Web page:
Licensed cannabis sales topped $18 million in Connecticut during February, the first full month of regulated recreational marijuana sales in the state. Sales of adult-use cannabis began on January 10, only seven months after lawmakers passed legislation to legalize and regulate recreational marijuana.
Connecticut Governor Ned Lamont signed legislation to end the prohibition of recreational marijuana in June 2021, legalizing the possession of cannabis by adults 21 and older and creating a framework for regulated adult-use sales. The measure also included restorative justice and social equity measures, including provisions that led to the expungement of nearly 43,000 marijuana-related convictions at the beginning of the year.
The Connecticut legislature passed a bill to legalize the medicinal use of cannabis in 2012, leading to the launch of legal medical marijuana sales to patients with qualifying debilitating medical conditions in September 2014. Regulated sales of adult-use cannabis began in Connecticut at seven of the state’s existing medical marijuana dispensaries on January 10.
“Today marks a turning point in the injustices caused by the war on drugs, most notably now that there is a legal alternative to the dangerous, unregulated, underground market for cannabis sales,” Lamont said in a statement last month. “Together with our partners in the legislature and our team of professionals at the Department of Consumer Protection, we’ve carefully crafted a securely regulated market that prioritizes public health, public safety, social justice, and equity. I look forward to continuing our efforts to ensure that this industry remains inclusive and safe as it develops.”
Cannabis Sales Data Released On Friday
Last week, the Connecticut Department of Consumer Protection (DCP) released cannabis sales figures for February of this year, the first full calendar month of regulated adult-use cannabis. According to data provided by the department on Friday, total regulated sales of marijuana for the month came to more than $18.4 million. Total adult-use cannabis purchases in the state totaled about $7.02 million from February 1 through February 28, while medical marijuana sales contributed approximately $11.4 million to the monthly total.
Registered medical marijuana patients purchased 316,644 cannabis products in Connecticut last month, while adults 21 and older bought 168,565 adult-use cannabis items. Since the launch of recreational marijuana sales last month, the DCP’s Drug Control Division has approved more than 600 new brand names for products that may be sold in both the medical marijuana market and the adult-use market.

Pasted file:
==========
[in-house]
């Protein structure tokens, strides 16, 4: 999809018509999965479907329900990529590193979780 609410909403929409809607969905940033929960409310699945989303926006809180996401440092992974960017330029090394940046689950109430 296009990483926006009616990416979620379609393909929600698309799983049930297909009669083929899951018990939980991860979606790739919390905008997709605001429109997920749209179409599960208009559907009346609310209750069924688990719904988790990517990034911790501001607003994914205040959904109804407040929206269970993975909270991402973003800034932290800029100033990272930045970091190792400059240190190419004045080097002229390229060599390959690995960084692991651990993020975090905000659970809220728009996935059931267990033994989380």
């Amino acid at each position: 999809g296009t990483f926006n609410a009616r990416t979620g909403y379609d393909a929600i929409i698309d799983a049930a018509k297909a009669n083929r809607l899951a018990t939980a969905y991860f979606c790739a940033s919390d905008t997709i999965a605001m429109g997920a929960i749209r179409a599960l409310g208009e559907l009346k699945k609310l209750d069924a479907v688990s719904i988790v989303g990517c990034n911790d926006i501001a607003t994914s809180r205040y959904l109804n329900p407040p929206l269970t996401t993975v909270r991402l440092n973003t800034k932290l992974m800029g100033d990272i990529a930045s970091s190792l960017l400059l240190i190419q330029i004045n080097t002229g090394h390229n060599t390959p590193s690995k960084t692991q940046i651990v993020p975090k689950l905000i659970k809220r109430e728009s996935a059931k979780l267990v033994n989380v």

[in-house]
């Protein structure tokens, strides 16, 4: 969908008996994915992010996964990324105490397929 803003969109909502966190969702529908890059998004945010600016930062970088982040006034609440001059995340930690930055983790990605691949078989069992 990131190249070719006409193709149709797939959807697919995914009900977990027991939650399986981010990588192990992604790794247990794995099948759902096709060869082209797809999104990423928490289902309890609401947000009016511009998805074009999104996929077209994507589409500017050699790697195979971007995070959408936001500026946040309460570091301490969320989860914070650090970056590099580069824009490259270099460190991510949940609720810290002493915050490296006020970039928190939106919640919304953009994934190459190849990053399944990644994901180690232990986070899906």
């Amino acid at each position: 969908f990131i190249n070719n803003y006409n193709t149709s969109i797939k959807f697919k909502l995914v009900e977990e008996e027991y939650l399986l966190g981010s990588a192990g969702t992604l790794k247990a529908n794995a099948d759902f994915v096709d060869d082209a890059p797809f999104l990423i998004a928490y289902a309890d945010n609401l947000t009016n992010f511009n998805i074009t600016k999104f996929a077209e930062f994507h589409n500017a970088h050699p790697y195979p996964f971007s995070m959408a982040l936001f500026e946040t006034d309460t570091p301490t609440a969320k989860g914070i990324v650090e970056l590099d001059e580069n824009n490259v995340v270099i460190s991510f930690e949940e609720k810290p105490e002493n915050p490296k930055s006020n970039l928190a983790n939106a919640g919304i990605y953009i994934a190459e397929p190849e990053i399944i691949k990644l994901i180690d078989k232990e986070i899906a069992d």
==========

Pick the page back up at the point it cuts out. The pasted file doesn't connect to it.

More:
The DCP collected the cannabis sales data with its BioTrack seed-to-sale tracking system, which monitors the production, distribution and sale of all medical marijuana and adult-use cannabis merchandise in the state. In a press release, the department noted that it does not regulate prices, set sales expectations, or make revenue projections for Connecticut’s licensed cannabis market.
The department noted that cannabis sales information will be made public on or about the tenth day of each month. All data is subject to further review by the DCP. Because Connecticut’s seed-to-sale tracking system was not operational until last month, sales figures for the medical marijuana market prior to January 10 are not available.
Purchase Limits On Recreational Weed in Connecticut
To ensure that there is a sufficient supply of cannabis for the state’s medical marijuana patients, purchases of recreational marijuana are currently limited to a quarter ounce of cannabis flower per transaction. Medical marijuana patients are permitted to buy up to five ounces of cannabis per month, with no quantity limits on individual transactions.
In its notice last week, the DCP reminded consumers and patients that information about responsible cannabis use and the potential health risks of using marijuana is available online.
“Adults who choose to consume cannabis are reminded to do so responsibly, including storing cannabis products in their original packaging, locked up and out of reach of children and pets,” the department noted in its press release. “Resources regarding responsible cannabis use, as well as information about addiction and health risks is available at ct.gov/cannabis.”
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